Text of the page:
Vandalism could destroy SA mobile networks, warn Vodacom and MTN

Mobile networks are at risk from vandals. (News24)
Mobile networks are at risk from vandals. (News24)
Duncan Alfreds

Mobile operators Vodacom and MTN have warned that South Africans may suffer network problems as a result of vandalism on cellphone towers.

Thieves have targeted cellphone base stations to steal expensive batteries and diesel fuel used to power the mobile network infrastructure - especially during rolling blackouts.

Eskom announced an extended period of rolling blackouts as the entity struggled with maintenance of the electricity grid. During blackouts, batteries in base stations keep mobile networks operational.

READ | MTN beefs up security as battery theft threatens network coverage

Vodacom said organised syndicates are targeting cellphone network base stations.

"In the case of Vodacom there has been a significant increase year on year in the number of battery thefts in our base stations, with the average increase at around 35%," a Vodacom spokesperson told News24.

"For instance, on average 553 incidents per month are recorded where sites have been affected by theft or damage. We are also seeing cases where the site has been damaged beyond economical repair."

'Cost someone's life'

Cellphone signal lost.

Vandalism could have a negative effect on mobile networks. (Duncan Alfreds, News24)

In terms of keeping the network operational during Eskom load shedding, the vandalism of network infrastructure can have a significant effect on mobile service, said the Vodacom representative.

"Each theft incident can result in the network in that area being down for days, and can severely impact businesses as well as anyone relying on the internet to study. It can also cause ecological damage with vandalism resulting in diesel spillage.

"We repeatedly see situations where people can't make emergency calls and are put in danger by these criminals and sooner or later these criminals will cost someone's life."

Load shedding was having a damaging effect on the MTN mobile network, said the operator.

The battery backup system required time to recharge and frequent load shedding compromised this.

"These batteries generally have a capacity of six to 12 hours, depending on the site category and require 12 to 18 hours to recharge," said Jacqui O'Sullivan, MTN SA Corporate Affairs executive.

'Repeated maintenance'

The operator spent R300m on batteries and added 1 800 generators in 2018 for existing sites. Money must also be spent on security guards for sites to protect them from vandals.

MTN in August permanently shut down 53 base stations because of theft and vandalism.

The operator said that 89 base stations are on hold as they await replacement batteries and other maintenance fixes resulting from vandalism.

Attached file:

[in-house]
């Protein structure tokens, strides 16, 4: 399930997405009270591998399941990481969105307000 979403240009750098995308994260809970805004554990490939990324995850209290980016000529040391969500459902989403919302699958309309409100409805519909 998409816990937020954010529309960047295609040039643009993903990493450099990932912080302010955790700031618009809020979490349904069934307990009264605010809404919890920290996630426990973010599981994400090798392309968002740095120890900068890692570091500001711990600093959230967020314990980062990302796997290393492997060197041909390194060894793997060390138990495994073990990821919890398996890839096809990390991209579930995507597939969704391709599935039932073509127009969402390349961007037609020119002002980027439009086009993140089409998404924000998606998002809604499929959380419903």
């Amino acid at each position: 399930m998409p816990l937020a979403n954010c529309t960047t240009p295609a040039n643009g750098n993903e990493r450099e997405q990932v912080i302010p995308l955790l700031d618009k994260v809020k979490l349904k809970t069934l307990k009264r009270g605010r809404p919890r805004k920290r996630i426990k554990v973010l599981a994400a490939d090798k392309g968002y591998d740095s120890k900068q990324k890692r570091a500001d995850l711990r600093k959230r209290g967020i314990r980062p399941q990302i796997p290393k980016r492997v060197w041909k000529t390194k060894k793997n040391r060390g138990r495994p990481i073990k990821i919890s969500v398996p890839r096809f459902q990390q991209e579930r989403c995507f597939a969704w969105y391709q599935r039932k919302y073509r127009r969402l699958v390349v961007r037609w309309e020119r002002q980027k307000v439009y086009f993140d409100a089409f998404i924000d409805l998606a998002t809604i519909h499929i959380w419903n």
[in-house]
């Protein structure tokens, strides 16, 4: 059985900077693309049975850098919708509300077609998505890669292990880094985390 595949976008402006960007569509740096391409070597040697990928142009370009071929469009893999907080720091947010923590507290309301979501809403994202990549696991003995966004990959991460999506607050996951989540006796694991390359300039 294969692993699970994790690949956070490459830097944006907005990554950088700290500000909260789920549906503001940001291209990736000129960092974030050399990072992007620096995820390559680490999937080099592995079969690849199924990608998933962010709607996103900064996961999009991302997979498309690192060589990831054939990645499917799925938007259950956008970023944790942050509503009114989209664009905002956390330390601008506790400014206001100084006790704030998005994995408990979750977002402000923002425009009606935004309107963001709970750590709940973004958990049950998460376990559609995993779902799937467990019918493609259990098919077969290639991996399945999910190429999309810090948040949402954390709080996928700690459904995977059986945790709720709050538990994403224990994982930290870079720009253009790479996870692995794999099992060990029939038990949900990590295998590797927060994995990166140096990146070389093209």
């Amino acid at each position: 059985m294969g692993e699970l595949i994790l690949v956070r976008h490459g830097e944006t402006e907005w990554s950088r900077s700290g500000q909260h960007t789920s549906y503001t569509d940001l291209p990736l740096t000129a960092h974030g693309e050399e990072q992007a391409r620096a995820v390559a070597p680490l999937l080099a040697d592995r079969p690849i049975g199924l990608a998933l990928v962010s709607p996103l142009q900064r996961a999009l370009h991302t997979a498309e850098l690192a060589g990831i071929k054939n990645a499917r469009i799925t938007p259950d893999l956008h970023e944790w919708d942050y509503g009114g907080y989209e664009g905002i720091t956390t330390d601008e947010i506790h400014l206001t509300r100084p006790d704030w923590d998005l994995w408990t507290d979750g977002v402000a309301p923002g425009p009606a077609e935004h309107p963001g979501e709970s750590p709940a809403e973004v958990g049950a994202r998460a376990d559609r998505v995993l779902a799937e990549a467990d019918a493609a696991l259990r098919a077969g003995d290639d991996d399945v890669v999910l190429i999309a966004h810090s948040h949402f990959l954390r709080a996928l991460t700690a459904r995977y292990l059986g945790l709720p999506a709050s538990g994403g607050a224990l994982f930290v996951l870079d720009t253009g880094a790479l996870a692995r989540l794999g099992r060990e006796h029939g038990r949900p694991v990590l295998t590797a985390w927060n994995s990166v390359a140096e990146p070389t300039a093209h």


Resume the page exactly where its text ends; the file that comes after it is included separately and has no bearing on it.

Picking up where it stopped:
"This situation leaves many South Africans without access to network services either because of downtime caused by repeated maintenance and repairs or in the extreme case of towers being terminated, where the regular theft and vandalism renders towers unsustainable. This impacts on consumers' access to emergency services, effective business operations and connecting with loved ones," said MTN General Manager of Network Operations, Ernest Paul.

Vodacom said it was losing millions in replacing batteries in its estimated 10 000 base stations.

"We are losing between R120m to R130m to vandalism and theft each year, with between 1 500 and 2 000 batteries stolen each month," the operator said in a statement.

Counter measures

While stolen batteries can be sold to power household appliances, some are stripped and sold to scrap metal dealers.

"In some cases, the batteries leave our borders to be sold in neighbouring countries. As for cables, it appears that it is stripped and sold to scrap metal dealers all across South Africa who are prepared to purchase stolen goods," the Vodacom spokesperson said.

The problem of vandalism affects all South Africans as data connections cannot be completed, and this could potentially put people at risk if emergency services in an area do not function correctly.

"Battery theft is a crime that compromises the safety and welfare of every South African, but it is not a crime that we can fight alone," said Paul.

Both Vodacom and MTN are working closely with the police to limit vandalism and there are specific measures being taken to reduce theft.

Vodacom is replacing its lead acid batteries with lithium-ion units which require an activation code to work once they have been disconnected.

Both Vodacom and MTN urged people who are aware of mobile network vandalism to report it to the nearest police station.

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